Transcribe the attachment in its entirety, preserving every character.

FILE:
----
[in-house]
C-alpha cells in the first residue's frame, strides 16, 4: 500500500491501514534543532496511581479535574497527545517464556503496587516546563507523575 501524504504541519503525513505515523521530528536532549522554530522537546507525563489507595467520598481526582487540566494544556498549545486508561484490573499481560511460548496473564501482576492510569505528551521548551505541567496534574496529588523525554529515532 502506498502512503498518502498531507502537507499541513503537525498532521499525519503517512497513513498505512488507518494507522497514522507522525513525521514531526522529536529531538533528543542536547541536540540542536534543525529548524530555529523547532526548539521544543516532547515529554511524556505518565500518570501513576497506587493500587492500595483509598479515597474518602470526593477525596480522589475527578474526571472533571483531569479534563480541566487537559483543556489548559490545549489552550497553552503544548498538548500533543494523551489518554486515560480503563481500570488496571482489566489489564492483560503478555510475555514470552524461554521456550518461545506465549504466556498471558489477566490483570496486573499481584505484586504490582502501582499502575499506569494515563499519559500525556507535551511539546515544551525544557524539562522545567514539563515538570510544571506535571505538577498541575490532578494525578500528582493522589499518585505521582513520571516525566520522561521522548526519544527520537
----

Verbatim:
[in-house]
C-alpha cells in the first residue's frame, strides 16, 4: 500500500491501514534543532496511581479535574497527545517464556503496587516546563507523575 501524504504541519503525513505515523521530528536532549522554530522537546507525563489507595467520598481526582487540566494544556498549545486508561484490573499481560511460548496473564501482576492510569505528551521548551505541567496534574496529588523525554529515532 502506498502512503498518502498531507502537507499541513503537525498532521499525519503517512497513513498505512488507518494507522497514522507522525513525521514531526522529536529531538533528543542536547541536540540542536534543525529548524530555529523547532526548539521544543516532547515529554511524556505518565500518570501513576497506587493500587492500595483509598479515597474518602470526593477525596480522589475527578474526571472533571483531569479534563480541566487537559483543556489548559490545549489552550497553552503544548498538548500533543494523551489518554486515560480503563481500570488496571482489566489489564492483560503478555510475555514470552524461554521456550518461545506465549504466556498471558489477566490483570496486573499481584505484586504490582502501582499502575499506569494515563499519559500525556507535551511539546515544551525544557524539562522545567514539563515538570510544571506535571505538577498541575490532578494525578500528582493522589499518585505521582513520571516525566520522561521522548526519544527520537